Dr Scott Thomas, University of Cambridge
In August Graihagh Jackson did a whole hour on everyoneís favourite planet-not-a-planet, Pluto and as part of that show she wanted to look into the cloud of dust that Pluto is part of - the Kuiper Belt. Scott Thomas was kind enough to show her around the skies at the Institute of Astronomy.
Scott - The real claim to fame for this telescope was that it nearly discovered the planet Neptune.
Graihagh - Nearly?
Scott - Yes, nearly. So, the story goes that John Couch Adams who was a famous astronomer who worked here at the observatory. He was an undergraduate at Cambridge. At that time, the planet Uranus had been known and there were irregularities in its orbits. So, it wasnít moving in a way that people thought it should. The obvious explanation for this was that there was something out past this orbit that was speeding it up and slowing it down. And John Couch Adams got wind of this idea. He spent his entire summer holidays just trying to calculate the position of this planet.
Graihagh - And they lost.
Scott - Yes. Unfortunately, the French, they took their calculations, they opened up the telescope and I think within an hour, theyíd found it. They were both lucky and they had slightly better maps, I think.
Graihagh - So to me, it kind of looks like scaffolding where itís some elaborate scaffolding on a slant. Where is the actual telescope?
Scott - The actual telescope the bit right in middle there and you can see the eyepiece down the bottom and then at the top, we have a very sophisticated lens cap, which at the moment also includes a plastic bag to keep it dry.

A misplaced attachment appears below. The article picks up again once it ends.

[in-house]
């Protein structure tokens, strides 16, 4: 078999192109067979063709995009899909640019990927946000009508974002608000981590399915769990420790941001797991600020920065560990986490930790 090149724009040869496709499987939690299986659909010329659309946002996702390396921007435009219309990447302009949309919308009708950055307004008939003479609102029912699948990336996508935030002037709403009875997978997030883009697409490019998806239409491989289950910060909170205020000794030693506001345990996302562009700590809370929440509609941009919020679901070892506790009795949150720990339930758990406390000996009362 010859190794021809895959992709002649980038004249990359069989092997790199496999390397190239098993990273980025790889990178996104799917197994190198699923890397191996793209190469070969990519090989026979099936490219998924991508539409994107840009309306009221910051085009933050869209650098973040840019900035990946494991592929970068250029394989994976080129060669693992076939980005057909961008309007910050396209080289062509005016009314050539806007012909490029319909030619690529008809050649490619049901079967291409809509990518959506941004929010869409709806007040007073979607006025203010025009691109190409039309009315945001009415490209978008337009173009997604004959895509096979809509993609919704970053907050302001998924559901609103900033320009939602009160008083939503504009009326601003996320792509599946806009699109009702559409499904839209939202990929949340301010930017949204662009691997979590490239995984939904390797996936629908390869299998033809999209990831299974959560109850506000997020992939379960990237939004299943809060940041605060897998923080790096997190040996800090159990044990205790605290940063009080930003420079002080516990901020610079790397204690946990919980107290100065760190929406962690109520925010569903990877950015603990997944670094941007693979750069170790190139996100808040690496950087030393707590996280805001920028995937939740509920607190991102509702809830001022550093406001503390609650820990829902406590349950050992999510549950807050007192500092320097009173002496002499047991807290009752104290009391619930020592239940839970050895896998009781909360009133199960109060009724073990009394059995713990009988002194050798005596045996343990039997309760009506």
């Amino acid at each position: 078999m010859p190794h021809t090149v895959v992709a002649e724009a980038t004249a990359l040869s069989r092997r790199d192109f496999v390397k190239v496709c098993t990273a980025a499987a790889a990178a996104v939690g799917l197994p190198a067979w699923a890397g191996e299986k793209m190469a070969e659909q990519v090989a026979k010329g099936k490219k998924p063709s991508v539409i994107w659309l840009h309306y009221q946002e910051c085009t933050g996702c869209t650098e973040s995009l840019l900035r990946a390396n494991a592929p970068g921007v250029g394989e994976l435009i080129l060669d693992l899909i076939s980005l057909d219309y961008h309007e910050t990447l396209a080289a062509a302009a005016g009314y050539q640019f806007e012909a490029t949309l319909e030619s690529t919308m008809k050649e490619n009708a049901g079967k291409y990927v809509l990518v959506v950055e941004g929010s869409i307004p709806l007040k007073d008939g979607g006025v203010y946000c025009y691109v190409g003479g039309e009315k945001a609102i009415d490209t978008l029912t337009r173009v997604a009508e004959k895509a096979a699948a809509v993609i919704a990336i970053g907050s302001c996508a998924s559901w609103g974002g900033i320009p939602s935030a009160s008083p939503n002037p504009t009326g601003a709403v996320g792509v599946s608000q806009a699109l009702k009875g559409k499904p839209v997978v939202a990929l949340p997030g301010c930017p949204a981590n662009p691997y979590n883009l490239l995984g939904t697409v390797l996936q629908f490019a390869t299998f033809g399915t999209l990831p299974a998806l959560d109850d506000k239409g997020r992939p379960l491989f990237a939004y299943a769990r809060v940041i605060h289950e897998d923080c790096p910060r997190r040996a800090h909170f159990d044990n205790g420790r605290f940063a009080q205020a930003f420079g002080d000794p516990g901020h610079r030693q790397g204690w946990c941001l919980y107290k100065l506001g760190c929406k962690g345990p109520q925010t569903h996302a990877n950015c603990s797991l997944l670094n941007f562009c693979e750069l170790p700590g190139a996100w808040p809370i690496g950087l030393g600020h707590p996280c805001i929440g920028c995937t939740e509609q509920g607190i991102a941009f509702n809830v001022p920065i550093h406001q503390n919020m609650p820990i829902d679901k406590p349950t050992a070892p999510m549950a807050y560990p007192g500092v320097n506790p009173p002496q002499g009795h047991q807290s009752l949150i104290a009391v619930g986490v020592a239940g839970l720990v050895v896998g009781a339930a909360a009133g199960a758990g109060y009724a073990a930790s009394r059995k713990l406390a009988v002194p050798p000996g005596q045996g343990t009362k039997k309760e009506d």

Graihagh - So, you say the lens is at the bottom. So does that mean you lie on the floor to look through it.
Scott - Yes, you do. So, there's a big observerís chair here which is a sort of wooden structure that extends out to the side of the room and it rolls around.
Graihagh - Do you get a duvet as well, and a pillow?
Scott - I've often wondered about this because I can imagine in the middle of winter, it must be freezing and the middle of winter is the best time to observe. So, I imagine you'd wear some pretty heavy duty clothing. I think you should go and sit down. Iíll open up the slit.
Graihagh - Wow! So, the whole roof is moving and with it, the slit is moving around to meet my every need.
Scott - You adjust the focus just by pulling this bit in and out. It really is very difficult to stress just how much easier it is doing this on a modern telescope. Iíll be honest with you. I have no idea what I'm looking at at the moment.
Graihagh - We need a star chart.
Scott - Weíre do need a star chart. Anyway, thatís sitting nicely in the frame there.
Graihagh - I can't see anything.
Scott - The cloud is coming!
Graihagh - No!
Scott - You might still be able to something.
Graihagh - Maybe I'm just blind. So other than the lack of star shots and obviously a bit of luck, these objects are extremely difficult to see. So, what about things beyond Neptune and letís say, Uranus, how are you supposed to see them?